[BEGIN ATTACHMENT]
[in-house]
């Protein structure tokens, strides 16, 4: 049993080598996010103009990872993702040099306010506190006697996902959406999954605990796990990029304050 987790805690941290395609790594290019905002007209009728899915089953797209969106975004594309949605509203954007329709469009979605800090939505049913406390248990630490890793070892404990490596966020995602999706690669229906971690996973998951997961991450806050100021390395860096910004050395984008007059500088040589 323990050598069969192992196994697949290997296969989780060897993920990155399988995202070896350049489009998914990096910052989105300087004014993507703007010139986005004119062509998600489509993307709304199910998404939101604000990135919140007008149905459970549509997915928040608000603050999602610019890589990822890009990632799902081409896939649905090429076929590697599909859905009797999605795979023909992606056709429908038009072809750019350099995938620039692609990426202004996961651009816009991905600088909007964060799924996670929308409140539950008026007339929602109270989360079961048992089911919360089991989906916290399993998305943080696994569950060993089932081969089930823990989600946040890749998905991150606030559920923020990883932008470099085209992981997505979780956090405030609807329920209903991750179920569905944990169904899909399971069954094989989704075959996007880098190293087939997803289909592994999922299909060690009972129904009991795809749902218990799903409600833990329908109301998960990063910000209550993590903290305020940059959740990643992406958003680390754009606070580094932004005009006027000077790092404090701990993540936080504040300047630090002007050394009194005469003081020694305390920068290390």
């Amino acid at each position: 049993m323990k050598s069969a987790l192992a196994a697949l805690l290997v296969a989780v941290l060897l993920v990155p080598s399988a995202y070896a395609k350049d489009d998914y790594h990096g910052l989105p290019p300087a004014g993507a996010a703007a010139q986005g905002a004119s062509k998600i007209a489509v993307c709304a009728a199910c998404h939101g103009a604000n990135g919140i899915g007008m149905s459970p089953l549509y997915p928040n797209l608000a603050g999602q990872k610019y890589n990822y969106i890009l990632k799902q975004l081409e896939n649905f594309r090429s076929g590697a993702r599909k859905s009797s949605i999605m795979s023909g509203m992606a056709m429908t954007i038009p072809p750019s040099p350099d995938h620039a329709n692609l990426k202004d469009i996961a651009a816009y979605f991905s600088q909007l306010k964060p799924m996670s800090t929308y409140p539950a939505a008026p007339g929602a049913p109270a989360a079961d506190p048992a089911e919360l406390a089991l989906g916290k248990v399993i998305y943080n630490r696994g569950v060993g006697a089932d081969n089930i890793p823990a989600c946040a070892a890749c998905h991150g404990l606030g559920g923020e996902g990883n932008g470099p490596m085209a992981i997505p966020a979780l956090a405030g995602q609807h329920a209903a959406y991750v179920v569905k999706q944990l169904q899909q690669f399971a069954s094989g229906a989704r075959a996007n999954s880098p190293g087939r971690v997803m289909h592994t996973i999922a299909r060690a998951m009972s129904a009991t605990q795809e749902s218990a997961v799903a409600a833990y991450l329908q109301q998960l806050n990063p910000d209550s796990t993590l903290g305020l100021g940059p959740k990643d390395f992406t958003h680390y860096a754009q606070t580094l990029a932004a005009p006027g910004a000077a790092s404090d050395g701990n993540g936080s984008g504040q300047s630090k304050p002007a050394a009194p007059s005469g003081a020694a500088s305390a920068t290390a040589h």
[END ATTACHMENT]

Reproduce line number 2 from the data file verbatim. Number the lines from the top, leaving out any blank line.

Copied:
């Protein structure tokens, strides 16, 4: 049993080598996010103009990872993702040099306010506190006697996902959406999954605990796990990029304050 987790805690941290395609790594290019905002007209009728899915089953797209969106975004594309949605509203954007329709469009979605800090939505049913406390248990630490890793070892404990490596966020995602999706690669229906971690996973998951997961991450806050100021390395860096910004050395984008007059500088040589 323990050598069969192992196994697949290997296969989780060897993920990155399988995202070896350049489009998914990096910052989105300087004014993507703007010139986005004119062509998600489509993307709304199910998404939101604000990135919140007008149905459970549509997915928040608000603050999602610019890589990822890009990632799902081409896939649905090429076929590697599909859905009797999605795979023909992606056709429908038009072809750019350099995938620039692609990426202004996961651009816009991905600088909007964060799924996670929308409140539950008026007339929602109270989360079961048992089911919360089991989906916290399993998305943080696994569950060993089932081969089930823990989600946040890749998905991150606030559920923020990883932008470099085209992981997505979780956090405030609807329920209903991750179920569905944990169904899909399971069954094989989704075959996007880098190293087939997803289909592994999922299909060690009972129904009991795809749902218990799903409600833990329908109301998960990063910000209550993590903290305020940059959740990643992406958003680390754009606070580094932004005009006027000077790092404090701990993540936080504040300047630090002007050394009194005469003081020694305390920068290390």